By Jerry Burkhart
These widely-held beliefs lead to decisions that prevent bright students from reaching their full mathematical potential. Each holds a grain of truth but hides a deeper truth.
Myth 1: Math is mainly about performing procedures accurately and quickly.
A grain of truth: Procedural fluency is one of many components of math proficiency.
The deeper truth: Math is mainly about understanding, creating, and reasoning about patterns and relationships.
Myth 2: Mathematically talented people have special abilities that ordinary people lack.
A grain of truth: People have different capacities for understanding and doing math.
The deeper truth: Math ability is changeable, and most people, bright ones included, greatly underestimate their mathematical potential.
Myth 3: Acceleration is highly effective in meeting the needs of bright math students.
A grain of truth: Acceleration meets some needs of some bright math students.
The deeper truth: Acceleration as typically practiced inhibits many students’ learning and growth in math.
Myth 4: Skill-based math tests can effectively measure bright students’ abilities and learning.
A grain of truth: Skill-based math tests provide some insight into bright students’ abilities and learning.
The deeper truth: Skill-based math tests alone are insufficient and are often misinterpreted.
Myth 5: Elementary teachers do not need to understand math deeply.
A grain of truth: Elementary teachers do not need extensive knowledge of secondary mathematics.
The deeper truth: All math teachers need and can gain deep knowledge around the content that they teach.
Myth 6: Bright math students’ needs can be met entirely within mixed-ability classrooms.
A grain of truth: All students can benefit when bright students take part in mixed-ability math classrooms.
The deeper truth: Bright math students also need frequent, focused opportunities to talk and work with others who are thinking at similar levels.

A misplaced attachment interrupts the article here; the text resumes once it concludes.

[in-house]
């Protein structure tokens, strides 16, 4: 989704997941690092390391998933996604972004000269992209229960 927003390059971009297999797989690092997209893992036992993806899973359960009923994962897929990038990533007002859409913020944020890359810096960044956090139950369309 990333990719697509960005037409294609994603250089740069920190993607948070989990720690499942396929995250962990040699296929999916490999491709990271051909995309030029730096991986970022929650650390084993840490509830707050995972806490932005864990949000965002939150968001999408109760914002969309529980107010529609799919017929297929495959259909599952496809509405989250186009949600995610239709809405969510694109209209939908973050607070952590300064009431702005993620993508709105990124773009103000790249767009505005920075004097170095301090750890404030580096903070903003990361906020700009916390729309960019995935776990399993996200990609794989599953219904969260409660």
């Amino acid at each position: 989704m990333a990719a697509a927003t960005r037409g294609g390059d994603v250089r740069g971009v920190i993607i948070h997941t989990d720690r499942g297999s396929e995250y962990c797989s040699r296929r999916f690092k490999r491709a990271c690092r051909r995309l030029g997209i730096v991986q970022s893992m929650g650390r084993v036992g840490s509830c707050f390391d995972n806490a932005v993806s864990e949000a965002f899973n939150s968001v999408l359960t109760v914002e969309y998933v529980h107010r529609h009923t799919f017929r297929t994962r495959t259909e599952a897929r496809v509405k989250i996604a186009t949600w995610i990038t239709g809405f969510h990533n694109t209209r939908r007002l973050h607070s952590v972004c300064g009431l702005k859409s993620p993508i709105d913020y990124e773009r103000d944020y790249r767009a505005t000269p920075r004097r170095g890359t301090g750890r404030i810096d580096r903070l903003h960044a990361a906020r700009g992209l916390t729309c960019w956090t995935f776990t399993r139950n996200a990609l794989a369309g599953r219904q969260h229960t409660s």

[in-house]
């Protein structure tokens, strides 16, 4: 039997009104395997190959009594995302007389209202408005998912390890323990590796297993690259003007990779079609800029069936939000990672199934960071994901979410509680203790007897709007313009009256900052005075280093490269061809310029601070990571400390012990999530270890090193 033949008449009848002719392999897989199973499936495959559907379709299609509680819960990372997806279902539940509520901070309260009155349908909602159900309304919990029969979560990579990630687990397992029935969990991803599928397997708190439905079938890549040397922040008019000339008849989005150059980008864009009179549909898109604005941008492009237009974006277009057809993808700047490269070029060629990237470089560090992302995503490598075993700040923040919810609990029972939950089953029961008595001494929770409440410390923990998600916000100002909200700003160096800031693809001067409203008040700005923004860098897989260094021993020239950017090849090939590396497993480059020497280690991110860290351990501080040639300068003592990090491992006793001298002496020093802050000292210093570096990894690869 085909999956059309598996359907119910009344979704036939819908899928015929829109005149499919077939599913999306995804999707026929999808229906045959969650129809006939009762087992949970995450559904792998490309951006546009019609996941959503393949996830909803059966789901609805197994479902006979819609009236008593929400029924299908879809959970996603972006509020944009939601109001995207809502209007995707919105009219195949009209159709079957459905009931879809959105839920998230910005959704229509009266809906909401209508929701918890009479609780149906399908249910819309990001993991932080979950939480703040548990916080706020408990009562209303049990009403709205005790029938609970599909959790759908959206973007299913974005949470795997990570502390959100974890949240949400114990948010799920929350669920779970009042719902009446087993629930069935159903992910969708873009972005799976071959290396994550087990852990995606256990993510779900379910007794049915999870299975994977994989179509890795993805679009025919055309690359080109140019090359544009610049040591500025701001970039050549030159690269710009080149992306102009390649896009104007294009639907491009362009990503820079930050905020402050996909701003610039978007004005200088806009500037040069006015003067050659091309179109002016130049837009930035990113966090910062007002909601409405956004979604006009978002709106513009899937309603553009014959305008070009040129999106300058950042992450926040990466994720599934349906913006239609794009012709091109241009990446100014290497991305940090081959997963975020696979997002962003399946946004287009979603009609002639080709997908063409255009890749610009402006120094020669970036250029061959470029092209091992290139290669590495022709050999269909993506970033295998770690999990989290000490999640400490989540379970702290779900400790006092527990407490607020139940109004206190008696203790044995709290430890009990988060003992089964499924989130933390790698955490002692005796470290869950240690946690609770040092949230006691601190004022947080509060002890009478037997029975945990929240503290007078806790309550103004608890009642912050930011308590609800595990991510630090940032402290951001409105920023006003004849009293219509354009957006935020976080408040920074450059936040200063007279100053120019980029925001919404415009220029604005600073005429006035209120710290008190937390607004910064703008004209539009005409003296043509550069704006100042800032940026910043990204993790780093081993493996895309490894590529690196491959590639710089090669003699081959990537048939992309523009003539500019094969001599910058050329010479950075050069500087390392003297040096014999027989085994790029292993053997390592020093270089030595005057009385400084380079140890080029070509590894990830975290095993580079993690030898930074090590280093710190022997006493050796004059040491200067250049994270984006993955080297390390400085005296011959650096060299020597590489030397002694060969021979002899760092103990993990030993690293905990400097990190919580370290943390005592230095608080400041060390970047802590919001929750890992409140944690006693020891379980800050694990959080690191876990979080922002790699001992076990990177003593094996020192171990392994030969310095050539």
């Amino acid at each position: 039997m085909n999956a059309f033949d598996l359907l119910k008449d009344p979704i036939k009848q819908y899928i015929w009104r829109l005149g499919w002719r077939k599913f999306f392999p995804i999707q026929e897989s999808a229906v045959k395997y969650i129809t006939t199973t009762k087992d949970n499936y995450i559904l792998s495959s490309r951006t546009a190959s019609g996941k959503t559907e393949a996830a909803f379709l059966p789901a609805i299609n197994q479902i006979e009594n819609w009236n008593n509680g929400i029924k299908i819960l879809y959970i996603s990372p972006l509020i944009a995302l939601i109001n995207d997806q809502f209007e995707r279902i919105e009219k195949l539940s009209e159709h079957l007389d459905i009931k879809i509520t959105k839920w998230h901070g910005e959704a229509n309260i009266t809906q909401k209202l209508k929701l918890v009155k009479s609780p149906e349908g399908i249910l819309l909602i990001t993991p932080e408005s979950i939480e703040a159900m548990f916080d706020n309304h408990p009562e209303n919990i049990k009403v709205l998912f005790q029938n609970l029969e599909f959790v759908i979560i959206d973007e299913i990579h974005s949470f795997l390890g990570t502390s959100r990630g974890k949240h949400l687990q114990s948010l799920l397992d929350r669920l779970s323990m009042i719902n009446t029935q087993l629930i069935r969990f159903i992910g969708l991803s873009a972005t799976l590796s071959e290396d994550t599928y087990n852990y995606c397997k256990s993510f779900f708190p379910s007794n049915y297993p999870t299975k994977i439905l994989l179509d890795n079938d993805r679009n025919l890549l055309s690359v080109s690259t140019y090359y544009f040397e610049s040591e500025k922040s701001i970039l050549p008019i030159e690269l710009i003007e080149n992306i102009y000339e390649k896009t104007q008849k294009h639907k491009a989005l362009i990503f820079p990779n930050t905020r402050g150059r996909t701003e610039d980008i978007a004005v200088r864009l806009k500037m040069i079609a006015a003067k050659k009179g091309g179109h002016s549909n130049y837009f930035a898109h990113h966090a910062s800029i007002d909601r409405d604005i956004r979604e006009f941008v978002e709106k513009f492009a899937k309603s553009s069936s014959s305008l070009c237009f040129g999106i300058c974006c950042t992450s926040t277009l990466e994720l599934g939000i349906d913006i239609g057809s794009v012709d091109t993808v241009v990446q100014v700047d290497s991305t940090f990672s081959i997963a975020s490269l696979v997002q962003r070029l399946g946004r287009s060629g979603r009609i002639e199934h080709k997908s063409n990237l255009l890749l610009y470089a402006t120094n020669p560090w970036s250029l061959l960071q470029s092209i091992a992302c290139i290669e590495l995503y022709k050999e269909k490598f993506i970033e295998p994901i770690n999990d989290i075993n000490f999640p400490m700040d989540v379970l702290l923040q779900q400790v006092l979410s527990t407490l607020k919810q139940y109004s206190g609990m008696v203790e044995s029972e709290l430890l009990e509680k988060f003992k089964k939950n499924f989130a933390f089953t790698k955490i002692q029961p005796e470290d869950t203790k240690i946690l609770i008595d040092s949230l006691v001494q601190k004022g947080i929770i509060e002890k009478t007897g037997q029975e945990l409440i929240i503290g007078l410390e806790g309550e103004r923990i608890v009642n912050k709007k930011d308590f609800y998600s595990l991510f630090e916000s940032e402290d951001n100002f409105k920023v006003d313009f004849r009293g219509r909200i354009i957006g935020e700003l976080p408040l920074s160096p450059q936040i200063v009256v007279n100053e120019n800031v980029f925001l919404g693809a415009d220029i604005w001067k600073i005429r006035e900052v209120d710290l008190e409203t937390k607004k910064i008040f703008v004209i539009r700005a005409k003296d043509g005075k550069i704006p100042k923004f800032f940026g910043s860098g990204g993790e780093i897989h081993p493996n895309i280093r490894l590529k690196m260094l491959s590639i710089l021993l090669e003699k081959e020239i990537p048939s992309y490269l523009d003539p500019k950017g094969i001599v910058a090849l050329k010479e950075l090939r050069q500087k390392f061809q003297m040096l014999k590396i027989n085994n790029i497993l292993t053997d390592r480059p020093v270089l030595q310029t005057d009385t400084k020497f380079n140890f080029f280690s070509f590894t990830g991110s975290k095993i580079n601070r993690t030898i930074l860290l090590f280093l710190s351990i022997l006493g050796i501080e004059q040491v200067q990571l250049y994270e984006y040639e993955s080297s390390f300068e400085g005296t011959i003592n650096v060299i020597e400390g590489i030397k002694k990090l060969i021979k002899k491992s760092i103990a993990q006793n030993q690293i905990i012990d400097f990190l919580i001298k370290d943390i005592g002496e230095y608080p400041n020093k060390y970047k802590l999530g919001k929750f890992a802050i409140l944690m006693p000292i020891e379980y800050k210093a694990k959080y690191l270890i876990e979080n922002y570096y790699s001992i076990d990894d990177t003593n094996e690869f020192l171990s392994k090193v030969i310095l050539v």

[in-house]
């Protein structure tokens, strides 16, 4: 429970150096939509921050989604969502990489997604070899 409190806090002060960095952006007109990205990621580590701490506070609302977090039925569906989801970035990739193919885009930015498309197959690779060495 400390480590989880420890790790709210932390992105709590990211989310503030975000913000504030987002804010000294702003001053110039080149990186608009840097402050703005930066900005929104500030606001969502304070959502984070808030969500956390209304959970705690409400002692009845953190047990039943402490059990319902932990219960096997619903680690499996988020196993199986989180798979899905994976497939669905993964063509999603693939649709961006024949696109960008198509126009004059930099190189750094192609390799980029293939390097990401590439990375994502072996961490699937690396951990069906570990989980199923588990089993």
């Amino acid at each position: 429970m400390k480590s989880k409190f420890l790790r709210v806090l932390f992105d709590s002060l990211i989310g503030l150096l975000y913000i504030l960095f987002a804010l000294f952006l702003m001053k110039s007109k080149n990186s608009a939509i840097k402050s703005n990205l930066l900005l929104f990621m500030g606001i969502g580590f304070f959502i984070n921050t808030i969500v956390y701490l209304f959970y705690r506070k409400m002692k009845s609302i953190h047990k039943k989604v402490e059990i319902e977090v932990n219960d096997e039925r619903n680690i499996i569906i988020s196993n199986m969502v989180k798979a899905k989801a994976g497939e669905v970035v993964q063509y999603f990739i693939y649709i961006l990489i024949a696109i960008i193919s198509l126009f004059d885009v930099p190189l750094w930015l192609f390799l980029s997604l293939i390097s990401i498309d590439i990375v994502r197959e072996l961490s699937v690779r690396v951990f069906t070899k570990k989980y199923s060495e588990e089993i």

Myth 7: Identifying needs of bright math students is necessarily harmful and elitist.
A grain of truth: Elitism exists in gifted education and has negative consequences.
The deeper truth: Identifying bright math students and meeting their needs can support all students’ learning.
Myth 8: Bright math students learn best from tasks just beyond their comfort level.
A grain of truth: Students should work only on math tasks that they can make sense of.
The deeper truth: Highly challenging tasks also play an important role in meeting the needs of bright math students.
Myth 9: Bright students can learn math on their own.
A grain of truth: Many bright students are good at learning certain aspects of math independently.
The deeper truth: Nearly all math students need significant guidance in order to fully develop their potential.
Myth 10: Bright math students deserve special opportunities and experiences.
A grain of truth: Bright math students, like all others, benefit from having a range of choices and opportunities.
The deeper truth: Experiences that target a student’s needs should be treated as neither optional nor special.
Questions to consider: What does the myth sound and look like? What are the consequences?
What can I do?
Jerry Burkhart is an advocate for challenging math for adventurous learners. The founder of 5280 math, he is a math innovator who crafts math experiences that stretch students’ minds. He is the author of the math series Advanced Common Core Math Explorations for Prufrock Press. His bio and resources on MyEdExpert are located here. His website has tremendous resources for educators.
NOTE: “Ten Myths That Hold Bright Hold Bright Students Back” by Jerry Burkhart was printed with the permission of Jerry Burkhart. This is article is also on his website.